Director Gavin Hood seems like he has a lot to say about the military and Government officials. Over the years he has delivered movies such as Rendition (which looked at CIA interrogation techniques), X-Men Origins: Wolverine which despite its blockbuster appeal was critical of military experiments on soldiers. Also, his big journey into the sci-fi genre was Ender’s Game a film that was extremely critical of warfare and its involvement with children. Now Hood explores the notion of how politics can interfere with modern warfare with his latest offering, Eye In The Sky. Of course, the importance of this film takes another big step forward after the sad death of Alan Rickman, this is his final performance on screen.
The film sees high-ranking British officials Colonel Katherine Powell (Helen Mirren) and Lt. General Frank Benson (Alan Rickman) think that their hard work is finally paid off and they have been able to track the location of some terrorists in Kenya. When it’s determined that all the terrorists will be in the same building for a meeting a plan, drones are put into place to watch their movement and pounce when the time is right.
But when things start to go wrong and Powell and Benson realise that they are going to have to use American drone pilot Steve Watts (Aaron Paul) for a kill mission, the whole case becomes political. That then escalated when a young girl innocently goes into the ‘kill zone’ to sell bread.
As a film, itself Eye In The Sky holds its own but the similarities between it and a movie that surfaced last year called Good Kill (starring Ethan Hawke) are alarming. Surprisingly the two films would fit together as an excellent companion piece (take note those who program the films at The Astor). While Good Kill explored the effects that drone warfare has on the pilot that has to deliver the ‘kill’ Eye In The Sky looks at the dangers that occur when politics and modern warfare come face-to-face together.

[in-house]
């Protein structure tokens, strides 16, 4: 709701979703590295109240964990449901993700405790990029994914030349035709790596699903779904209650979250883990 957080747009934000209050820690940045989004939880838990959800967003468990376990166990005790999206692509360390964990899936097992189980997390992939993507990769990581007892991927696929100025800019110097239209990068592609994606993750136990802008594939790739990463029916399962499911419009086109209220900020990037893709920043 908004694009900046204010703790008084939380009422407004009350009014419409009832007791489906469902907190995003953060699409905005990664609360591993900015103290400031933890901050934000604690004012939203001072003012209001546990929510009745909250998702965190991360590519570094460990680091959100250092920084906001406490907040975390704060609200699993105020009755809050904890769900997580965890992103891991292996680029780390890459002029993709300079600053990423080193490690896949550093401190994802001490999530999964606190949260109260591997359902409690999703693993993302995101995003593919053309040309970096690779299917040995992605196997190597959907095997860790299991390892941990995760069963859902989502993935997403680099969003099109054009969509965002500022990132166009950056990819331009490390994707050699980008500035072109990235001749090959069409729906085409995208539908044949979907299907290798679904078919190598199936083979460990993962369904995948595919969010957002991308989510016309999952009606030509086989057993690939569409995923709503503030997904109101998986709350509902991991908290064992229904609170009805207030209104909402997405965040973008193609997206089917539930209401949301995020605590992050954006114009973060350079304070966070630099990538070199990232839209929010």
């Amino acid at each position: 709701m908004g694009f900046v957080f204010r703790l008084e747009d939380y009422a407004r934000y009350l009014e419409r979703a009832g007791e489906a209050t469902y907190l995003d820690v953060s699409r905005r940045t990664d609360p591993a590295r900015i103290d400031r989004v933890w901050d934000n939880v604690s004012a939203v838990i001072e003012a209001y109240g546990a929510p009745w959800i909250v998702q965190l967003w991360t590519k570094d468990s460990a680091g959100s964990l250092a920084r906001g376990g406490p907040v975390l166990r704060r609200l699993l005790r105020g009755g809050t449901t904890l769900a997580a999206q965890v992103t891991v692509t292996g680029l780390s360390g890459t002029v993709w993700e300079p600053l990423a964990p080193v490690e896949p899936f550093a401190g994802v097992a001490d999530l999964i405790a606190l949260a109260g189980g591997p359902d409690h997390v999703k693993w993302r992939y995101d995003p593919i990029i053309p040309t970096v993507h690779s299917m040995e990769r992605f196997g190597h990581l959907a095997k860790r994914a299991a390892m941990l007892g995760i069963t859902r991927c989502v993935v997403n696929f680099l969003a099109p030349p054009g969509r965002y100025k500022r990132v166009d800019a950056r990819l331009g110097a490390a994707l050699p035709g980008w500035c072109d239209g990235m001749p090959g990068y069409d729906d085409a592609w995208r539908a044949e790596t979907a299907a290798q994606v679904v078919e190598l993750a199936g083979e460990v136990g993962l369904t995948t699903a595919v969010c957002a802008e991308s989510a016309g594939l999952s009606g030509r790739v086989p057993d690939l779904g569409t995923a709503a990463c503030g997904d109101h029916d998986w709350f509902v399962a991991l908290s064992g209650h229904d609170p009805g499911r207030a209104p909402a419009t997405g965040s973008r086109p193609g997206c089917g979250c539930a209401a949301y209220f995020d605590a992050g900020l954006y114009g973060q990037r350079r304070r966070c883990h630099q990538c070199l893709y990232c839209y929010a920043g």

To Hood’s credit Eye In The Sky would not have been an easy film to direct as the movie is almost like two different films in one. To Hood’s credit, he pulls off both equally as well as each other, and it is an absolute credit to him that some of the scenes set in the political offices are just as tense as the moments of action in Kenya. Ender’s Game taught as that Gavin Hood was a director to watch and Eye In The Sky shows audiences worldwide that he is a director that at the top of his game can produce a sleek military thriller.
To give the film credit though it does explore the issue of politics and public relations getting in the way of modern warfare remarkably well. The film’s theory is probably best described by a powerful piece of screenwriting by Guy Hibbert (who also wrote Five Minutes Of Heaven). At one point he has the politicians debating whether it would be better PR for them if they let the terrorists make their terrorist attack or whether they kill an innocent child along with the terrorists. It’s just one bit of writing that will stick with me for a long time.
When your two leads are Alan Rickman and Helen Mirren, of course, the acting is going to be top notch, and while Mirren once again puts in a brilliant performance you can only wonder whether or not she is miscast and it seems implausible that a woman of her age would still have a military career. Rickman again also puts in a good performance but just appears to breeze through in a role that doesn’t call for him to do anything special.
For those wondering if this is a time that Aaron Paul gets the chance to put his teeth into a meaty role, think again because Rickman just seems to get a dream run without having to do much.
While Eye In The Sky is not as good as Good Kill, it is still a film that is worth taking a look at if you want to see a movie not afraid to raise some questions about modern day warfare. Gavin Hood brings just the right amount of suspense to the film while Rickman and Mirren and predictably good in their roles. Not quite an Oscar worthy film… but not far off either.